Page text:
What is Microsoft Edge? Everything you need to know
Microsoft's replacement for Internet Explorer now functions as a genuine alternative to Chrome
Microsoft Edge is Microsoft’s flagship browser that comes pre-loaded and set as the default for Windows machines.
Launched in 2015, it was Microsoft’s answer to the market-leading browsers at the time, such as Google Chrome and Mozilla Firefox, and arrived as a successor to Internet Explorer, Microsoft’s previous default browser and the subject of mockery from the IT community for its poor performance and typical purpose of being a ‘Chrome downloader’.
Internet Explorer was notoriously slow in comparison to Chrome and Firefox, in addition to being comparatively feature-poor and dated in appearance. Microsoft Edge is based on the Chromium open source project and as such, Microsoft’s latest browser comes equipped with some of the best features you’ll find in any browser as well as being considered much faster than its predecessor.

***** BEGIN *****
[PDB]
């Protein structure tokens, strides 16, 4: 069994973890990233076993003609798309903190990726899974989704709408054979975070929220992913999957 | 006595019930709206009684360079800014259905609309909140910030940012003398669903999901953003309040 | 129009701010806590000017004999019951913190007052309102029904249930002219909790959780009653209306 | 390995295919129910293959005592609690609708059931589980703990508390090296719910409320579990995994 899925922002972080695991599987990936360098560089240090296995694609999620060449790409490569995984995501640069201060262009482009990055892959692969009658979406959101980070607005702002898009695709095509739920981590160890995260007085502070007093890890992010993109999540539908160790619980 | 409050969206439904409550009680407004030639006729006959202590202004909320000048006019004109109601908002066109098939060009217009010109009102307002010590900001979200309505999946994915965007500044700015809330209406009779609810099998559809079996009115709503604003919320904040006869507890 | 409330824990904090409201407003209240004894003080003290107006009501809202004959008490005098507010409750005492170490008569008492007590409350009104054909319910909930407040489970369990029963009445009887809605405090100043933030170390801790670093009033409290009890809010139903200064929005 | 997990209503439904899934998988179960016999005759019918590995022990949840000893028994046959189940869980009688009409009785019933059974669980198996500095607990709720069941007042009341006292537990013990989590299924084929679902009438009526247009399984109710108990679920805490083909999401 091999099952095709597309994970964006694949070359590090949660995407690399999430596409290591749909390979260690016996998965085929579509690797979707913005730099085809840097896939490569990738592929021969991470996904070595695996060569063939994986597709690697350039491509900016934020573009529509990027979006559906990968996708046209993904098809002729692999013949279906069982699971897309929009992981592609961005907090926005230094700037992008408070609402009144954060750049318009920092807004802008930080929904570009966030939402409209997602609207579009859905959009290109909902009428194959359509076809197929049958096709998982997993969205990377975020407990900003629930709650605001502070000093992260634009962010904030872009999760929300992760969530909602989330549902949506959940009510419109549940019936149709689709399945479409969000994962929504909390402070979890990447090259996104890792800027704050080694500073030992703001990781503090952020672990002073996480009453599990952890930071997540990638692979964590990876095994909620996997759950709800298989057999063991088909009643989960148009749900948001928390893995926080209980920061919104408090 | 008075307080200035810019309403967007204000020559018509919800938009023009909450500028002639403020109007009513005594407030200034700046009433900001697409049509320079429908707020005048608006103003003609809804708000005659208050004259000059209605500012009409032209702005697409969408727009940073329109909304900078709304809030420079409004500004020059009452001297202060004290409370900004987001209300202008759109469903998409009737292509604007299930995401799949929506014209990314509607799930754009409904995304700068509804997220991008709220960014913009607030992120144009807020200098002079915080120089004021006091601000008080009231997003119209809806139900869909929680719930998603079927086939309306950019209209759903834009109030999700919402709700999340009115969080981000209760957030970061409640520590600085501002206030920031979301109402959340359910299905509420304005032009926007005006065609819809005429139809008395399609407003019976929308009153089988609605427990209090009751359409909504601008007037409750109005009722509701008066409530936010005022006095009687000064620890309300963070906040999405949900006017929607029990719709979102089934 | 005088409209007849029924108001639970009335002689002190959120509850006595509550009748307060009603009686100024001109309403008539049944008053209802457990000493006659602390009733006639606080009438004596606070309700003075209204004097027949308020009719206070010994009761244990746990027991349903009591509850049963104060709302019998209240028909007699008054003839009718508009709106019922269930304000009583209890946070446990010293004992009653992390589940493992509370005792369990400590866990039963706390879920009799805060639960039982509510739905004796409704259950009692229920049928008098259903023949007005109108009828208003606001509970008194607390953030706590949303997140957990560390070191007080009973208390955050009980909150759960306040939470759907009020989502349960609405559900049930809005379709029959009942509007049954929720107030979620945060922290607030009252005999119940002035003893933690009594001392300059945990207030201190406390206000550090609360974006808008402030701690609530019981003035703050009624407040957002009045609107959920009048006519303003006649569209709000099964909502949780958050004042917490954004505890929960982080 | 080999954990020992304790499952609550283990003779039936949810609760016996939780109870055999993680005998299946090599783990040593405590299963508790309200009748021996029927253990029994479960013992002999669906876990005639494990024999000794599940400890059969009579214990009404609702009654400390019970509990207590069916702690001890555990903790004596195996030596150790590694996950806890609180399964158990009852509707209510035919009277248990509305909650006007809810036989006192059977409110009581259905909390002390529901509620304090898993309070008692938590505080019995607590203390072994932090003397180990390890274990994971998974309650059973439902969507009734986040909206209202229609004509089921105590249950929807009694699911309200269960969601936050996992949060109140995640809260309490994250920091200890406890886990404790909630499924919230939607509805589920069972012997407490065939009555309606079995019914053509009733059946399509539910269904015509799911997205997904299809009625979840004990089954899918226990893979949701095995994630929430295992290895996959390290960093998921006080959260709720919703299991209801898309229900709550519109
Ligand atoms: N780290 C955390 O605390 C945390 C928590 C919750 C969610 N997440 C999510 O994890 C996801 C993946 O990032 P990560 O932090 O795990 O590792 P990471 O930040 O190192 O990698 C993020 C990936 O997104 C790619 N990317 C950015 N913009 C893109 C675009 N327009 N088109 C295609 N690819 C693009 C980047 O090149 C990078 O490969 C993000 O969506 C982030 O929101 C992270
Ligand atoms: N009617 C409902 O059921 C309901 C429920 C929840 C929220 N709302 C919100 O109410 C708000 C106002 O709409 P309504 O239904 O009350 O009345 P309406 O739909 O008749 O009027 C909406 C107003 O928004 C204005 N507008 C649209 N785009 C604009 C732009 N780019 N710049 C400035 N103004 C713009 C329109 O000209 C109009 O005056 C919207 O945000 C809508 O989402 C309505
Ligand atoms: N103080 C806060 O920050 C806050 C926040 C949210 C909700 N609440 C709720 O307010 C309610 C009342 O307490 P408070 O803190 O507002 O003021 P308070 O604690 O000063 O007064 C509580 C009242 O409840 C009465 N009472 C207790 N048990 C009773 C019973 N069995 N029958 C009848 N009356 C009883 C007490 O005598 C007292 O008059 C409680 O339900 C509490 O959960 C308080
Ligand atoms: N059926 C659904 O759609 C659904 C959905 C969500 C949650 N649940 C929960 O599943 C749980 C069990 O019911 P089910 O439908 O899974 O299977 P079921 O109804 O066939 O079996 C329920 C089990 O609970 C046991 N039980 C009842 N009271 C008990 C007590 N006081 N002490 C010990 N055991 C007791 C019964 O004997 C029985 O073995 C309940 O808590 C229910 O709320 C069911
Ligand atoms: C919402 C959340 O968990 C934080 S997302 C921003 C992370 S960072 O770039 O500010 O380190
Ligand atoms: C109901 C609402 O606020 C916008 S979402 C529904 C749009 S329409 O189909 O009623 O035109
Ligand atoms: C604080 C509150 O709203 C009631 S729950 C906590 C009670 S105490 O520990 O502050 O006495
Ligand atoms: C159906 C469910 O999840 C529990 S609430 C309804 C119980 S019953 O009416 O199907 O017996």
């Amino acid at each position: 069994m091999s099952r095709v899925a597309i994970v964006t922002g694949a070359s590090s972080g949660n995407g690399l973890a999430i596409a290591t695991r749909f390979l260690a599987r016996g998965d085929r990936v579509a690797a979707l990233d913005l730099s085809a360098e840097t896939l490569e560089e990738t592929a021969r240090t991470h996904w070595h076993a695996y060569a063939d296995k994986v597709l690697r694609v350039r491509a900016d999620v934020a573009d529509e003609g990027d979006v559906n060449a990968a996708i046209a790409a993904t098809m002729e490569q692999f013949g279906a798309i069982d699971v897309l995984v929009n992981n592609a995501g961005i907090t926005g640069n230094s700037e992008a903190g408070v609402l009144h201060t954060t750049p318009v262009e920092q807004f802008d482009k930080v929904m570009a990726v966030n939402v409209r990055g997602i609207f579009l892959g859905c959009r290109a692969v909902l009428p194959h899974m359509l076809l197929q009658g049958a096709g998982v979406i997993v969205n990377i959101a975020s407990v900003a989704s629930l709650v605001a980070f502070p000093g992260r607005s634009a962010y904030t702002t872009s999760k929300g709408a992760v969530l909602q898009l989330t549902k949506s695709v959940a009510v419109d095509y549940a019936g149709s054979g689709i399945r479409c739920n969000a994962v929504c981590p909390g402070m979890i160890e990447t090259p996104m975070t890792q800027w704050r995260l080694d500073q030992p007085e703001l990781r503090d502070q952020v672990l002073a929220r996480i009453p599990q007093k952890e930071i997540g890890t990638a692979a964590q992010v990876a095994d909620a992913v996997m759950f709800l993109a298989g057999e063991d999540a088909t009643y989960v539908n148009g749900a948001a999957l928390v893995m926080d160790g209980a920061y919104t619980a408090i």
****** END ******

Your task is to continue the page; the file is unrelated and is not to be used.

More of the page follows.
There are scores of rankings and interpretations of browser market share made available to the public, but most indicate Microsoft Edge has not been overly successful in clawing back users from Google Chrome in the past few years. Data from Statcounter show Microsoft Edge holds just 4% of the browser market share currently, although figures from NetMarketShare, published in 2020, revealed it had more users with a 10.22% share, overtaking Firefox for the first time ever in that same year.
Google Chrome may well have secured market dominance before Microsoft Edge was released, and has not yet let go, but there is no reason to snub Microsoft’s browser for business use. It’s now fast, feature-rich, comes armed with regular improvements, and makes a great alternative for those looking to try something new.
Microsoft Edge design and features
Edge has a noticeably cleaner look than IE 10 or IE 11 and is very much in line with the overall Windows 11 aesthetic. Think squared-off corners on tabs, 2D design, and monochrome for the basic colouring of the browser window.